Distraught father writes about son's stress, death at Goldman Sachs

  • Abhishek Saha, Hindustan Times, New Delhi
  • Updated: Jun 04, 2015 18:38 IST

“Simple, innocent, inexpensive moments which were invaluable, intense and inaccessible to everyone. But is it true, that things and moments that give us extreme happiness and joy are short lived?”

These are not the words of a religious philosopher, but of a father who lost a young, highly educated and loving son in a tragic accident, for which he partly holds himself responsible.

Sarvshreshth Gupta was a young analyst at Goldman Sachs in San Francisco and hailed from Delhi. He was found dead in the parking lot next to his apartment on April 16 in the American city.

What brought Sarvshreshth’s death to international limelight was an essay -- A Son Never Dies -- his father, Sunil Gupta, wrote on him and posted on Medium. He later removed the same but reproduced versions are available on several other websites like Wall Street Oasis.

In the essay, Sunil wrote his son had repeatedly complained about long working hours, high stress at work and even confessed, “This job is not for me. Too much work and too little time.”

What makes the case worse is that Sarvshreshth had quit Goldman Sachs in March, but then rejoined under ‘pressure from his dad’ and again, fell into the hectic schedule which he detested – “hard, continuous work, no breaks, no sleep and no respite”.

“Now, I, who had nurtured him, carved him, possessed him, took the fatal decision for him. Why did I ask him to continue? Why didn't I ask him to come back? What if I had not forced him to continue? What if his company had not given him the window to reconsider his resignation?” Sunil wrote.

Sarvshreshth studied at the Delhi Public School, RK Puram and went on to graduate from Wharton School of Business, University of Pennsylvania before bagging a job with Goldman Sachs.

“Delhi Public School, RK Puram. Wharton UPenn, Goldman Sachs job at 22. And a tragic end,” tweeted economist and political analyst, Ajit Ranade.

In the heart-breaking essay, Sunil narrates Sarvshreshth’s excellent academic career and his promising achievements. Sunil then goes on to describe how his son started complaining about the hectic job and finally met his end.

Excerpts from the essay:

On the phase when Sarvshreshth had complained and Sunil counseled him

From mid-January, he started complaining.' This job is not for me. Too much work and too little time. I want to come back home.'

As probably, any parent would react, we counselled him to keep going, as such difficult phases were inevitable in a high pressure new job. 'Sonny, all are of your age, young and ambitious, keep going,' I would say.

Gradually, his complaints, his discomfort with his job increased in intensity and frequency. Our mails, our messages our phone calls continued to empathize with him, but we did not give him an open mandate to quit, as he probably, wanted.

In third week of March 2015, he submitted his resignation, without consulting us, and called us. My first sentence to him was, ' Sonny I did not want you to quit, but now since, you have done so, we are with you. Come back home'. He sounded sad and disturbed, 'Papa, it will take some time to exit. HR will close in some time.' I asked, 'what you want to do now?' 'Well, I will rejuvenate myself, eat home cooked food, walk and go to gym, and finally work with and expand our school,' he replied.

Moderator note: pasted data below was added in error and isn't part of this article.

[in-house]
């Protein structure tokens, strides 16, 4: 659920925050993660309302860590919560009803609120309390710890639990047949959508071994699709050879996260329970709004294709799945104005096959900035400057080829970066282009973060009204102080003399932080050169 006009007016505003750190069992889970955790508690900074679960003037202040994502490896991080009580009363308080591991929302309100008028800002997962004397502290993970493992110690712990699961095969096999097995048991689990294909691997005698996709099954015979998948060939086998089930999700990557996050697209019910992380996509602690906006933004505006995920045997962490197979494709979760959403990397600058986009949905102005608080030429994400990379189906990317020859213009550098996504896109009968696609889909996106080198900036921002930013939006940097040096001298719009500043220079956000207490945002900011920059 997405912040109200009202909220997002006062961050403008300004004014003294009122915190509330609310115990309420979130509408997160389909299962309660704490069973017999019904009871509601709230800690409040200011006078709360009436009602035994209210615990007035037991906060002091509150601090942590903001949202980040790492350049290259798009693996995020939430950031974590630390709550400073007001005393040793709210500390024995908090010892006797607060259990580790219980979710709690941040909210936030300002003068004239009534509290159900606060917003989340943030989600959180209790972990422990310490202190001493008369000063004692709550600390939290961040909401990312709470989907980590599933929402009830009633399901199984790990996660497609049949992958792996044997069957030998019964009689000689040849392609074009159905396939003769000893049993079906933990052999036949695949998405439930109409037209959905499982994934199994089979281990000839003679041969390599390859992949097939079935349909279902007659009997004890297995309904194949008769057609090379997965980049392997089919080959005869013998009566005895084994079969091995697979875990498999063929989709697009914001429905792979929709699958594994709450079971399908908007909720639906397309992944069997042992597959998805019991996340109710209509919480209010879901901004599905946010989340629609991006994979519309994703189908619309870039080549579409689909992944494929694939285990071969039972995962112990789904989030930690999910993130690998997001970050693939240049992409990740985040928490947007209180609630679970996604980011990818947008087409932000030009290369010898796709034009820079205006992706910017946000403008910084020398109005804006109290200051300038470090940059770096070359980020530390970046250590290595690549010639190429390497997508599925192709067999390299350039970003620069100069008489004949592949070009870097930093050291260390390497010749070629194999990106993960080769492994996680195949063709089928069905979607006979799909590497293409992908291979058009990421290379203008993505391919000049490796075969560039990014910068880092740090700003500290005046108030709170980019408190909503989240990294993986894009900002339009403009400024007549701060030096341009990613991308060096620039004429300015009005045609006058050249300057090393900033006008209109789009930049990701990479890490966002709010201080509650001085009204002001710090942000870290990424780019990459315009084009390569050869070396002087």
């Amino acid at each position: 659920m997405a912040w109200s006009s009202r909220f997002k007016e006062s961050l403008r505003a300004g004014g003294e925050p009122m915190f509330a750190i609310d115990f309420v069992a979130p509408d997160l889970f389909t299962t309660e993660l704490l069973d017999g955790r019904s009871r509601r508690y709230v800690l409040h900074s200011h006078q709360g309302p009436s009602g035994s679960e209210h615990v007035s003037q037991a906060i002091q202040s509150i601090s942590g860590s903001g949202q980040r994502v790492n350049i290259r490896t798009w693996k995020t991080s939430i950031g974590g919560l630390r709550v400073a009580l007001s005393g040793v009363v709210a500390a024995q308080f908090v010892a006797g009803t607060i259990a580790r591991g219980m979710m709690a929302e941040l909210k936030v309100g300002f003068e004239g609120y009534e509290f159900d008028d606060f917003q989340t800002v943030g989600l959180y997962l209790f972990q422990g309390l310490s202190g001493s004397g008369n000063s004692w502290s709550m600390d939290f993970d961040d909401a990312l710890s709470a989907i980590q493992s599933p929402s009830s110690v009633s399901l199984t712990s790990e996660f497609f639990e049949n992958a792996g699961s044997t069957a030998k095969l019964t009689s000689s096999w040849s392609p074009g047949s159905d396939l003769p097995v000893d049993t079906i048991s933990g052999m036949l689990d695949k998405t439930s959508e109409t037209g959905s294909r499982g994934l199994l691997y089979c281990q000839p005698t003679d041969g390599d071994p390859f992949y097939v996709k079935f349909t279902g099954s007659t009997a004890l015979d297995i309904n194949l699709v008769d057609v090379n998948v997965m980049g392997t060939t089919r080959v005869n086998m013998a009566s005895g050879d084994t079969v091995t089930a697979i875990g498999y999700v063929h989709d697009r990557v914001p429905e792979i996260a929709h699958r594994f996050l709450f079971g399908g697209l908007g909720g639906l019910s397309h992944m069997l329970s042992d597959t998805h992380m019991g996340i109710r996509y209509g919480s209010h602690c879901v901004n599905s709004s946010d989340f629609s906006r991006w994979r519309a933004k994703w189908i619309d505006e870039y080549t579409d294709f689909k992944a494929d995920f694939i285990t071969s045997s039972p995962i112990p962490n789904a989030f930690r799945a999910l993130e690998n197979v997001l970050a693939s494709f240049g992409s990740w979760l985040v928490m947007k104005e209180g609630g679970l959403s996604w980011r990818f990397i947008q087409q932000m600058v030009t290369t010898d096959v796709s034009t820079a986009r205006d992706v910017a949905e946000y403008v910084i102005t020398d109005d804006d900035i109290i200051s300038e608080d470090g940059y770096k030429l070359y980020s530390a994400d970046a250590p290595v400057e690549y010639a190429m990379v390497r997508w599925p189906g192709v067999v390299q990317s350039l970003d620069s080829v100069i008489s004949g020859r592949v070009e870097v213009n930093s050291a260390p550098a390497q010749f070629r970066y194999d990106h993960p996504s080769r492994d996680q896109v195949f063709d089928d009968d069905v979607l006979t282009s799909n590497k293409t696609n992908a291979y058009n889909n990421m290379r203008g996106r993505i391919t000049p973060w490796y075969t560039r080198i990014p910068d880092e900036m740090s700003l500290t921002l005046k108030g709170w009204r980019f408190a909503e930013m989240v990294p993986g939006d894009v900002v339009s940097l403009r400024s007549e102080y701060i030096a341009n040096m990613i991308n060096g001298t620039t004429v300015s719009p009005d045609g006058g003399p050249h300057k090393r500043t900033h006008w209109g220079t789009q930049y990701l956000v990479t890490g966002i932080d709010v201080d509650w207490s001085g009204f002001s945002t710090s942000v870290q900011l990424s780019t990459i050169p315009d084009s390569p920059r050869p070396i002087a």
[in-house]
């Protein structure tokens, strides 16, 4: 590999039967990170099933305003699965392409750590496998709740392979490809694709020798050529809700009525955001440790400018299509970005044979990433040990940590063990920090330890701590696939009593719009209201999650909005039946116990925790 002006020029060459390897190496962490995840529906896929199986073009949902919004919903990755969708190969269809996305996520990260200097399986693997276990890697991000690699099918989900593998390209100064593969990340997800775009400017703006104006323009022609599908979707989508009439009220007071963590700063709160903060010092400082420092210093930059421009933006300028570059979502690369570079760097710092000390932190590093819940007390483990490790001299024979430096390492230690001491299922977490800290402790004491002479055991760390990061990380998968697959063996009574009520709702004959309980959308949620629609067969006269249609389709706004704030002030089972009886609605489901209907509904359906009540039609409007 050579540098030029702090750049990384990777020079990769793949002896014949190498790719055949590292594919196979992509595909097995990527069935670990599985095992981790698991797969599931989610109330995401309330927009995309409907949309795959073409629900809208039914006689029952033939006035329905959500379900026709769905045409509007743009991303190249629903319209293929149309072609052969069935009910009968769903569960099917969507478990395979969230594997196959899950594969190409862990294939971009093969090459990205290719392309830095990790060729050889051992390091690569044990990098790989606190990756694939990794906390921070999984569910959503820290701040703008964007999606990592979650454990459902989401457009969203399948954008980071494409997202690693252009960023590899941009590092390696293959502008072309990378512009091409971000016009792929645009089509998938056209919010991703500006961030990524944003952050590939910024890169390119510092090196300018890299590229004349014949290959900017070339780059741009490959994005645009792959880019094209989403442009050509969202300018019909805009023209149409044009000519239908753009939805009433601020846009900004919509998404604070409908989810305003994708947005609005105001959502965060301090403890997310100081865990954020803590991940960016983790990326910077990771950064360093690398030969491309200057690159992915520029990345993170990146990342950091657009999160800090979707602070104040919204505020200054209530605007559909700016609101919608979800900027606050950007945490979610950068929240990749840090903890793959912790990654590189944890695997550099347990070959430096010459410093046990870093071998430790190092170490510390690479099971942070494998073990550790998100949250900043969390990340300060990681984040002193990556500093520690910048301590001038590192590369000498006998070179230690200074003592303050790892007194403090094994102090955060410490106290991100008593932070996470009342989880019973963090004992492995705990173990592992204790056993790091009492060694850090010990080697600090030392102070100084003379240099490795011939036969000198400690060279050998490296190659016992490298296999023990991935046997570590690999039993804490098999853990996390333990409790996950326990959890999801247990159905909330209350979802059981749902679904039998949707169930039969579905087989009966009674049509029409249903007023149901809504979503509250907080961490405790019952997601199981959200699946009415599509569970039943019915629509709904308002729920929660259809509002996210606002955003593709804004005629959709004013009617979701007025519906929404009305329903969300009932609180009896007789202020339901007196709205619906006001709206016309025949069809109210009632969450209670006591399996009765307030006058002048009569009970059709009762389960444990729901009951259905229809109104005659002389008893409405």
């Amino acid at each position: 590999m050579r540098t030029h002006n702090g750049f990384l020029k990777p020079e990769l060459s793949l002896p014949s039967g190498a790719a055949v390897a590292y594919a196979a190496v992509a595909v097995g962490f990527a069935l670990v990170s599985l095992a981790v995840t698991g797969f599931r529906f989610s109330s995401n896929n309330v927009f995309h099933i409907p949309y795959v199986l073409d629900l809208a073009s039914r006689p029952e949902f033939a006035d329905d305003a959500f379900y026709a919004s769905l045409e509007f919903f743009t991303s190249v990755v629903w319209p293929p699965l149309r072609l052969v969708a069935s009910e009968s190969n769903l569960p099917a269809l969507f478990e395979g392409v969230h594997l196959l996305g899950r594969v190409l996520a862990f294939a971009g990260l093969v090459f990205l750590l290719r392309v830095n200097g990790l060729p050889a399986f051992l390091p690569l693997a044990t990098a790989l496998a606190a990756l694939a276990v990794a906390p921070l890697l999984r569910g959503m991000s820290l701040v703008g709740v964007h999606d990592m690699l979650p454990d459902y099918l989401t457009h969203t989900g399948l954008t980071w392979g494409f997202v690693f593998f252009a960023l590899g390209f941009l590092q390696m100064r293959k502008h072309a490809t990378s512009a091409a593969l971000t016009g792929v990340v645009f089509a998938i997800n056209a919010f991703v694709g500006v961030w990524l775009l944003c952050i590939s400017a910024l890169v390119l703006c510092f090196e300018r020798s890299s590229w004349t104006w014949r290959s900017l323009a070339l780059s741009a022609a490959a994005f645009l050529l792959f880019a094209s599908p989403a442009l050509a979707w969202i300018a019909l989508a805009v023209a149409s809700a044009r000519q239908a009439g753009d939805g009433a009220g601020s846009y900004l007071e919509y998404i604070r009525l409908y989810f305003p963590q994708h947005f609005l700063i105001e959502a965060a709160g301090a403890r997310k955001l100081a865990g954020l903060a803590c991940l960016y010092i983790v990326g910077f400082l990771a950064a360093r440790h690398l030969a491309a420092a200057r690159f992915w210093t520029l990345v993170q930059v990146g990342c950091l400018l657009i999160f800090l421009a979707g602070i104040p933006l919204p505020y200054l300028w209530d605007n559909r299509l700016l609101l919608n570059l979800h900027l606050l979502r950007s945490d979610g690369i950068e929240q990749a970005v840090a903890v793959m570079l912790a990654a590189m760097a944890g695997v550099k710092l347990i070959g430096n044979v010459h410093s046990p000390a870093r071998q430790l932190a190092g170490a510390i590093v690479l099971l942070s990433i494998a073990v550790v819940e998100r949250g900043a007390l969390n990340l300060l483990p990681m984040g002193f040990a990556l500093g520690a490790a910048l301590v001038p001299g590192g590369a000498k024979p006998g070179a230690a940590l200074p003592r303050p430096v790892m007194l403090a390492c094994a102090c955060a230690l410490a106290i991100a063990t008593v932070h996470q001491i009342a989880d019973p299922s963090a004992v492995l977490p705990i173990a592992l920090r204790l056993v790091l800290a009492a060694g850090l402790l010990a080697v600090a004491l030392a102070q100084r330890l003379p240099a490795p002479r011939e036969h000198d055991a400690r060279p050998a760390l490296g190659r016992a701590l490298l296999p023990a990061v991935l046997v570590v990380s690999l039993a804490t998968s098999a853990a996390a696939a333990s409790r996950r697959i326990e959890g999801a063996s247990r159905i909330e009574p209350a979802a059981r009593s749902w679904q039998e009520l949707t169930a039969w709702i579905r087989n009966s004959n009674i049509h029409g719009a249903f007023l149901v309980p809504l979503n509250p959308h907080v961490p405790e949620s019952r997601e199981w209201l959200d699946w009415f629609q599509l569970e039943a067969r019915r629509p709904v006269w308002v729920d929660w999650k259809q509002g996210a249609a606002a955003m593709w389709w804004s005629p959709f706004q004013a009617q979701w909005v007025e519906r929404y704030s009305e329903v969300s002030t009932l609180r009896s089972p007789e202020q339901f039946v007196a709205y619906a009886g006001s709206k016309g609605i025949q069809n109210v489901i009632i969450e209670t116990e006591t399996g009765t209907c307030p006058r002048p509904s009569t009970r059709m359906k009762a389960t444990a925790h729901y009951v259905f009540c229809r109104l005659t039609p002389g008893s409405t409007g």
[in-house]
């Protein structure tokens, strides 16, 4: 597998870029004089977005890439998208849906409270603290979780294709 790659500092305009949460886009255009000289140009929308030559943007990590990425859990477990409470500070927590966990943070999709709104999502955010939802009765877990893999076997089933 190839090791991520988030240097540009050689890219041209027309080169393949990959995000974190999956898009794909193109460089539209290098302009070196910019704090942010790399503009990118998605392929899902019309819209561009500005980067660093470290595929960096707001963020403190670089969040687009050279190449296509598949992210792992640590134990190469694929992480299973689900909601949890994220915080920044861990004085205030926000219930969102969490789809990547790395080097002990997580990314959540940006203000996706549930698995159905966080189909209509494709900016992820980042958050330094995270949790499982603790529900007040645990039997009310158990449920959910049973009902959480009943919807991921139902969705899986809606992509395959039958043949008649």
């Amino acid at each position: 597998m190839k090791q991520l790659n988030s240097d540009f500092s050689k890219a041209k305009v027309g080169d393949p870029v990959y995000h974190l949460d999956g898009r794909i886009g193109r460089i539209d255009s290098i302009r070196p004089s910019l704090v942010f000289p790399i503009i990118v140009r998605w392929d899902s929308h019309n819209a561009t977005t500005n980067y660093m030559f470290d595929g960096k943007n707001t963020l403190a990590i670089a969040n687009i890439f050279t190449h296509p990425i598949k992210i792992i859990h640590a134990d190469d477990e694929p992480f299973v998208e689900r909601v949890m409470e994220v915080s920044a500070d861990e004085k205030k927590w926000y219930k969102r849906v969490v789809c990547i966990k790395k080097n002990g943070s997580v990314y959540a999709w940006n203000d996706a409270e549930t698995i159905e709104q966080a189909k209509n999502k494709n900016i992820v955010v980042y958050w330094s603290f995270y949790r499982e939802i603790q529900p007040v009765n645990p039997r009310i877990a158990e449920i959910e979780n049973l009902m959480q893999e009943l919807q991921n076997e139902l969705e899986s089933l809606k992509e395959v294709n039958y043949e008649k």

Not something I wanted him to do, at this stage of his career. I desired, that he should complete his one year at Goldman Sachs, learn something about corporate life and then decide.

The fateful day

Poor son, he re-joined and did his best to come to terms with hard, continuous work, no breaks, no sleep and no respite.

April, 16, 2015, 3.10 pm, India time. That is,+ 12.30 hours, California time. He calls us and says, 'it is too much. I have not slept for two days, have a client meeting tomorrow morning, have to complete a presentation, my VP is annoyed and I am working alone in my office.'

I got furious. 'Take fifteen days leave and come home', I said. He quipped 'they will not allow'. I said, 'tell them to consider this as your resignation letter.'

Finally, he agreed to complete his work in about an hour, go to his apartment which was half a mile from his office block and return in the morning.

The dawn never came in our lives, my sonny boy, never reached his apartment.

A monster, a devil in his giant motor vehicle, sniffed the life out of him.

Sunil suggests in the essay that it was a car accident which took his son’s life but the New York Times reported the cause of Sarvshreshth’s death case remains undetermined.

The Independent , however, stressed on the possibility of Sarvshreshth having taken his own life.

“The authorities have said they believe Sarvshreshth Gupta, 22, killed himself after working through the night and struggling to match the demands he felt under.”

The NYT further reported that Sunil said in an email that they won’t respond to the media in the period of grief.

A statement from Goldman Sachs on the incident said, “We are saddened by Sav’s death and feel deeply for his family. We hope that people will respect the family’s expressed desire for privacy during this difficult time.”

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